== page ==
ARCHIVED  December 1, 1996

CSU will unveil program for entrepreneurs in 1997

Anne McCarthy knows about starting a business and how an owner must know it all: financing, taxation, 401(k) plans, health care, not to mention a little something about the business itself, be it landscape design, running a veterinary office or a restaurant.And now she’s involved in setting up Colorado State University’s entrepreneurship program for undergraduates and graduates. The new program joins those already in place at the University of Colorado at Boulder, CU at Denver and the University of Denver.
Though the curriculum won’t be approved and in the catalog until November 1997 at the earliest, McCarthy, an assistant professor of management, is hard at work designing the courses, appointing a board of advisers and trying out some of the courses.
McCarthy gained experience as an entrepreneur after graduating from Georgetown University in 1980. First she worked for a small hotel chain, Guest Quarters, and later went to Hartford, Conn., where, with two friends, she bought historic buildings and renovated them into office space.
Later, she pursued her doctorate at Purdue University and landed a job at Indiana University overseeing its entrepreneurship program. Now she’s setting out to do the same thing at CSU.
Students in the program will benefit in three ways, she said.
“First, if they want to start their own business, they will learn the trials and tribulations, the critical success factors, the real tools on how to get started, how to write a business plan, conduct a feasibility study, how to assess the competition,” McCarthy said.
The second benefit? “Perhaps you’re not interested in owning your own business,” she said, “but you want to work for a small business. This curriculum would give you a better feel for what the small-business owners encounter.”
The program, she explained, will have an integrated, broad-based curriculum that draws across many disciplines.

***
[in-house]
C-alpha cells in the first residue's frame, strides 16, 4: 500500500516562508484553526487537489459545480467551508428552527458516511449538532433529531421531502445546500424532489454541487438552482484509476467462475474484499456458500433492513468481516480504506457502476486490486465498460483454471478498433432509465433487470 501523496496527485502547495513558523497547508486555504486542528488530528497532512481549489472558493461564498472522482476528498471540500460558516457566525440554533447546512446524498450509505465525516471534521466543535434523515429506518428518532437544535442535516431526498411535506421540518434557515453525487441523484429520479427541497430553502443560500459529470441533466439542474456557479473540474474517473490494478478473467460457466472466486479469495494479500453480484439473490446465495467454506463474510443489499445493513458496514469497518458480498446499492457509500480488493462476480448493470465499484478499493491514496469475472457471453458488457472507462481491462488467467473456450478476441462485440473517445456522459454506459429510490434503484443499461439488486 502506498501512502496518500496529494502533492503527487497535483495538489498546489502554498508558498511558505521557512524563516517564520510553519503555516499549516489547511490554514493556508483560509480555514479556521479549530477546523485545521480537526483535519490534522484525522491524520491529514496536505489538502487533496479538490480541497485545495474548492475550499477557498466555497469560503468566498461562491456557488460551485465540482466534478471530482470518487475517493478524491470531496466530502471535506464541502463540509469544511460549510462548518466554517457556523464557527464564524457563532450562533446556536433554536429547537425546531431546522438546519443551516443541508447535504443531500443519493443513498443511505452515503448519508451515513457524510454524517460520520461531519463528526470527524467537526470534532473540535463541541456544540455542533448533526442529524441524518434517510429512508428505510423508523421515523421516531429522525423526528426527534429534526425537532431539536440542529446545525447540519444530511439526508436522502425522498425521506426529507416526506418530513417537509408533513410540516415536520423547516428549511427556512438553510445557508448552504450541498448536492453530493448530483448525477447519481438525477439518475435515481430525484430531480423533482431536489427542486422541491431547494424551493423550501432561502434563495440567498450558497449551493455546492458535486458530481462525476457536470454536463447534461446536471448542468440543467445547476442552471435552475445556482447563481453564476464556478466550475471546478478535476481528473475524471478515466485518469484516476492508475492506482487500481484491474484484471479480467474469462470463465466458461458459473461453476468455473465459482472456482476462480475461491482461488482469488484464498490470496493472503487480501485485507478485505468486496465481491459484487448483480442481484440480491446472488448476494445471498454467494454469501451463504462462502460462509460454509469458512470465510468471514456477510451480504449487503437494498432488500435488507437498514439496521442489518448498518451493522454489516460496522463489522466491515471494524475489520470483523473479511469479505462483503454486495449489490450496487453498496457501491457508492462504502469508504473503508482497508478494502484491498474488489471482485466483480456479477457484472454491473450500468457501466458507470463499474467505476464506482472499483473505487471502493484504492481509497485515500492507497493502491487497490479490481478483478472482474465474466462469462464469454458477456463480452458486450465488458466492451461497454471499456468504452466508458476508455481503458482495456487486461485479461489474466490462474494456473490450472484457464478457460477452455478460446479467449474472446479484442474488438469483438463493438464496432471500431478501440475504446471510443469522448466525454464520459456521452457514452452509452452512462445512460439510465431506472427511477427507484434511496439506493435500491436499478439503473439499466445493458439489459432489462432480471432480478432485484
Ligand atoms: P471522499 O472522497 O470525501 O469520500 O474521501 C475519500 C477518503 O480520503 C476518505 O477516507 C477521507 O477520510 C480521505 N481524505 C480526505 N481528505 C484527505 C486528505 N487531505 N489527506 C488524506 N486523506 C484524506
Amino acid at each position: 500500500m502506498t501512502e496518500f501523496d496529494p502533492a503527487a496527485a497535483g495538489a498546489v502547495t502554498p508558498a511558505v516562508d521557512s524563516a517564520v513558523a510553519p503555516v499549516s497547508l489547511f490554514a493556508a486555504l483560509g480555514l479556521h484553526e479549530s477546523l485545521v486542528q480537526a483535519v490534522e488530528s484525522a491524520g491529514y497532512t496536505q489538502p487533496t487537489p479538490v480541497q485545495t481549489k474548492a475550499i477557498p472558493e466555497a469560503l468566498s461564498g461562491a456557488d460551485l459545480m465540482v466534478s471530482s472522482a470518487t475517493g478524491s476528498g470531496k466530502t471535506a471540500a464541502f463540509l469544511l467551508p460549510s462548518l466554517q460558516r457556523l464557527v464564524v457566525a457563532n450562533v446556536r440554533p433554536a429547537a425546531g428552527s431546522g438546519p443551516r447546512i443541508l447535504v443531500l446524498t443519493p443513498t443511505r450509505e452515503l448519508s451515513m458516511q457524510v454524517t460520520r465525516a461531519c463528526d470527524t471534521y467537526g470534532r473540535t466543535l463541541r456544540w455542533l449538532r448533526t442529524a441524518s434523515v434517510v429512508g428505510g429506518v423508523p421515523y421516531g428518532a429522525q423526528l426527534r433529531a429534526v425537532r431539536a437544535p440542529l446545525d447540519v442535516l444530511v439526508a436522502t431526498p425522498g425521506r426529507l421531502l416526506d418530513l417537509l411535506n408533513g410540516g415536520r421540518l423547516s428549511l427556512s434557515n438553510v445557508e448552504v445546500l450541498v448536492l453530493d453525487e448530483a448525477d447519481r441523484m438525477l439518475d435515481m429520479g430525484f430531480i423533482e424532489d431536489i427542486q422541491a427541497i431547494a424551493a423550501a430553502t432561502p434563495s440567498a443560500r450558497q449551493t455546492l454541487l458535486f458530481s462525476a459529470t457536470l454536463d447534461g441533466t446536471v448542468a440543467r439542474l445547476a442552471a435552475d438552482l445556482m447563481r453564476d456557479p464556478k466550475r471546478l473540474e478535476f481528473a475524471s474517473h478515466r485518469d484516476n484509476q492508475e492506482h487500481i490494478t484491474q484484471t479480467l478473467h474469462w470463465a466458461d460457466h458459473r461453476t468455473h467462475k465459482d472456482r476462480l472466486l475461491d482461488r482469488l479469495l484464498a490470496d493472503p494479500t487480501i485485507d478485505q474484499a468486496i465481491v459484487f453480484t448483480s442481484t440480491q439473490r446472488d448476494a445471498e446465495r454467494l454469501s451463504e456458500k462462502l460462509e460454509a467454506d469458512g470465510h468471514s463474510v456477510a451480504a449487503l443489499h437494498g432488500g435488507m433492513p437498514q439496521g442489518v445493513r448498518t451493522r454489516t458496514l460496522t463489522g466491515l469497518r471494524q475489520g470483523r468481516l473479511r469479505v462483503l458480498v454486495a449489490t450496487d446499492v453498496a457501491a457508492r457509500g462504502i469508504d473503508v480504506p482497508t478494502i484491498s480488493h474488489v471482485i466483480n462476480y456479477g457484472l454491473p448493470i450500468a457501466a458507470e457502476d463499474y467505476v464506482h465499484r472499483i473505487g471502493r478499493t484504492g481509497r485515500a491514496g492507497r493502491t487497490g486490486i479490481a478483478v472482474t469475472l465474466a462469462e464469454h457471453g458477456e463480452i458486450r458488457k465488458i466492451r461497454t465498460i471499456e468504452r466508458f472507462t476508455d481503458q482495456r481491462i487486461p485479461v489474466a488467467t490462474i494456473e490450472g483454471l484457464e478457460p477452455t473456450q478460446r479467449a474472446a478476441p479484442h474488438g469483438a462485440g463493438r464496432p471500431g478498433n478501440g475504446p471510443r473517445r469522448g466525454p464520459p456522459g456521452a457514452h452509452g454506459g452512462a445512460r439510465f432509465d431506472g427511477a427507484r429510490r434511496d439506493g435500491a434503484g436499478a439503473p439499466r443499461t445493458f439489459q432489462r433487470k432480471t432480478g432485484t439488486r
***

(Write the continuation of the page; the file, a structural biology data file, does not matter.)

The third benefit of taking the course, she said, is that students who desire to go into a field that supports entrepreneurs, such as banking or venture capital, will gain an understanding of small businesses. They will learn how to assess financing plans, create their own financial plan and understand the mechanics involved.
At the undergraduate level, students will take a three-course sequence on entrepreneurship. The first class will focus on generating an idea for a new business and creating a feasibility study; the second will investigate cash flow, taxation and financing; and the third will have students writing the business plan and dealing with special topics, such as exports, 401(k) plans and employee health insurance.
The masters in business administration program, McCarthy said, should attract students from many other disciplines, including veterinary medicine, physics, engineering and horticulture.
“We’ll take an idea or patent or copyright and work on commercializing it. MBA students are better suited for that; they have more experience.”
McCarthy said, however, that in her experience, less than 1 percent of students who complete an entrepreneurship program actually start their own firms.
“It’s a combination of not being at a point where you want to take the risk, or you don’t have the capital, or you haven’t come across that idea,” she said. “In their 30s is when people usually start their own business; until then, they work for someone else, get capital and get ready to take that risk.”
She also noted that entrepreneurs with the greatest ideas are those with education, experience or a hobby that essentially doubles as a second profession.
“A lot of entrepreneurs got to work for someone else, like the market, product or service and decide they can do it better, differently or in a different geographic area. This is the type of person who comes back to an entrepreneurship program so they can get those tools.”
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Anne McCarthy knows about starting a business and how an owner must know it all: financing, taxation, 401(k) plans, health care, not to mention a little something about the business itself, be it landscape design, running a veterinary office or a restaurant.And now she’s involved in setting up Colorado State University’s entrepreneurship program for undergraduates and graduates. The new program joins those already in place at the University of Colorado at Boulder, CU at Denver and the University of Denver.
Though the curriculum won’t be approved and in the catalog until November 1997 at the earliest,…

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